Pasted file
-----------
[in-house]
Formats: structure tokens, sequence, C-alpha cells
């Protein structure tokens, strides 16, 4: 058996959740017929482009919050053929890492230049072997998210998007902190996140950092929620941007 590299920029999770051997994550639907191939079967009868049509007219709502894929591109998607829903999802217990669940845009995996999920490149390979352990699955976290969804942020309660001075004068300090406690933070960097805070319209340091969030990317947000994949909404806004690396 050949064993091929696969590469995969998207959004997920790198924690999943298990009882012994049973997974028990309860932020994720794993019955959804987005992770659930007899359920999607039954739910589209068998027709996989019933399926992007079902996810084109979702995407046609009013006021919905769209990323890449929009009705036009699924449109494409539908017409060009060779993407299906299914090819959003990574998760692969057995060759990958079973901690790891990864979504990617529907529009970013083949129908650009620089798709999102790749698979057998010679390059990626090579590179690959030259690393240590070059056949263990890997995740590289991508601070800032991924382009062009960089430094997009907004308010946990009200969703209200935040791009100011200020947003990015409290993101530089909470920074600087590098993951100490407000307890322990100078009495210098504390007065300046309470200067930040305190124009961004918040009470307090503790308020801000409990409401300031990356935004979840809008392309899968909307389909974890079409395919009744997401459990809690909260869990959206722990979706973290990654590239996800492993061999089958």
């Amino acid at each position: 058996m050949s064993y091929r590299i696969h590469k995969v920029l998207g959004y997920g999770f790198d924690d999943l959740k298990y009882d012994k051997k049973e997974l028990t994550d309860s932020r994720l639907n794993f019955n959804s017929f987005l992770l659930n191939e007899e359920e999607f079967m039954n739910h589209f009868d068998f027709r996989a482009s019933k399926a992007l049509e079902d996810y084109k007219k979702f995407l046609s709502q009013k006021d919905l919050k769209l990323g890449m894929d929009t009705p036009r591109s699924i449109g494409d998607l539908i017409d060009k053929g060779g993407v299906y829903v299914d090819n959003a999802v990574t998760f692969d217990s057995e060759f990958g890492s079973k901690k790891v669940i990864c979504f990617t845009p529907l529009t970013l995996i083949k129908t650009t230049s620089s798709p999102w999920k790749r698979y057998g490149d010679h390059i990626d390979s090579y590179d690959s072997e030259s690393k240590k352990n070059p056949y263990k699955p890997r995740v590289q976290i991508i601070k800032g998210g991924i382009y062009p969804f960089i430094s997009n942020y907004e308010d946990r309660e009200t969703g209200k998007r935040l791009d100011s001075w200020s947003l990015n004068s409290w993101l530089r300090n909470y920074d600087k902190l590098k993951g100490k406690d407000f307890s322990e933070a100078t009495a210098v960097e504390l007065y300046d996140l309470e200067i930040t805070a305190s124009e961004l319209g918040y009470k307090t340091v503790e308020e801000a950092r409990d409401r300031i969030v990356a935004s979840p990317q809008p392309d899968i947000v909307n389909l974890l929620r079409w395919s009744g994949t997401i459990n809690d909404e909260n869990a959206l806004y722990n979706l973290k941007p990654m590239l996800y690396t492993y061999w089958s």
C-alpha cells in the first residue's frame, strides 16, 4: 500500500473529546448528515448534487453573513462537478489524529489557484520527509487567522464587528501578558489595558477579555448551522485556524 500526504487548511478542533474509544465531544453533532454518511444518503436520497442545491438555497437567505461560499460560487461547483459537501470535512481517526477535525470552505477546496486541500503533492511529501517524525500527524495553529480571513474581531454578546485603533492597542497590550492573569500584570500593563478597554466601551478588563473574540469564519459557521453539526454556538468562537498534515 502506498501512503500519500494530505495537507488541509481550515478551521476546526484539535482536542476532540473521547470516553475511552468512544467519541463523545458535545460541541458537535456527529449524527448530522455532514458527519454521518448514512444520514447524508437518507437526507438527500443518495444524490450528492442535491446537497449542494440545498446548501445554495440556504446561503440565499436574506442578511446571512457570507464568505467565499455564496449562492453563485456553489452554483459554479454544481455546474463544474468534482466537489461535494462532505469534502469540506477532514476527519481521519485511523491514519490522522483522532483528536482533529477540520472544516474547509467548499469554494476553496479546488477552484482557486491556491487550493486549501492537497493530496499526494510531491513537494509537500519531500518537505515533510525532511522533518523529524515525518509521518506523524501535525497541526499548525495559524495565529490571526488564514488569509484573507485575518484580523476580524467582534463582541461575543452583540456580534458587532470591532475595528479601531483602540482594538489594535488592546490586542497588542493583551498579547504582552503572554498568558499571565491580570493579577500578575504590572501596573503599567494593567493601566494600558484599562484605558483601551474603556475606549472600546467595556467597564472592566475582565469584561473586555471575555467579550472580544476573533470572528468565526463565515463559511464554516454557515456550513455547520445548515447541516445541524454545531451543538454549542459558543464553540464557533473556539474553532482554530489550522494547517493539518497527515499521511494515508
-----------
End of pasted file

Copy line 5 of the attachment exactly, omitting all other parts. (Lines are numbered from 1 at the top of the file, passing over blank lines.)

C-alpha cells in the first residue's frame, strides 16, 4: 500500500473529546448528515448534487453573513462537478489524529489557484520527509487567522464587528501578558489595558477579555448551522485556524 500526504487548511478542533474509544465531544453533532454518511444518503436520497442545491438555497437567505461560499460560487461547483459537501470535512481517526477535525470552505477546496486541500503533492511529501517524525500527524495553529480571513474581531454578546485603533492597542497590550492573569500584570500593563478597554466601551478588563473574540469564519459557521453539526454556538468562537498534515 502506498501512503500519500494530505495537507488541509481550515478551521476546526484539535482536542476532540473521547470516553475511552468512544467519541463523545458535545460541541458537535456527529449524527448530522455532514458527519454521518448514512444520514447524508437518507437526507438527500443518495444524490450528492442535491446537497449542494440545498446548501445554495440556504446561503440565499436574506442578511446571512457570507464568505467565499455564496449562492453563485456553489452554483459554479454544481455546474463544474468534482466537489461535494462532505469534502469540506477532514476527519481521519485511523491514519490522522483522532483528536482533529477540520472544516474547509467548499469554494476553496479546488477552484482557486491556491487550493486549501492537497493530496499526494510531491513537494509537500519531500518537505515533510525532511522533518523529524515525518509521518506523524501535525497541526499548525495559524495565529490571526488564514488569509484573507485575518484580523476580524467582534463582541461575543452583540456580534458587532470591532475595528479601531483602540482594538489594535488592546490586542497588542493583551498579547504582552503572554498568558499571565491580570493579577500578575504590572501596573503599567494593567493601566494600558484599562484605558483601551474603556475606549472600546467595556467597564472592566475582565469584561473586555471575555467579550472580544476573533470572528468565526463565515463559511464554516454557515456550513455547520445548515447541516445541524454545531451543538454549542459558543464553540464557533473556539474553532482554530489550522494547517493539518497527515499521511494515508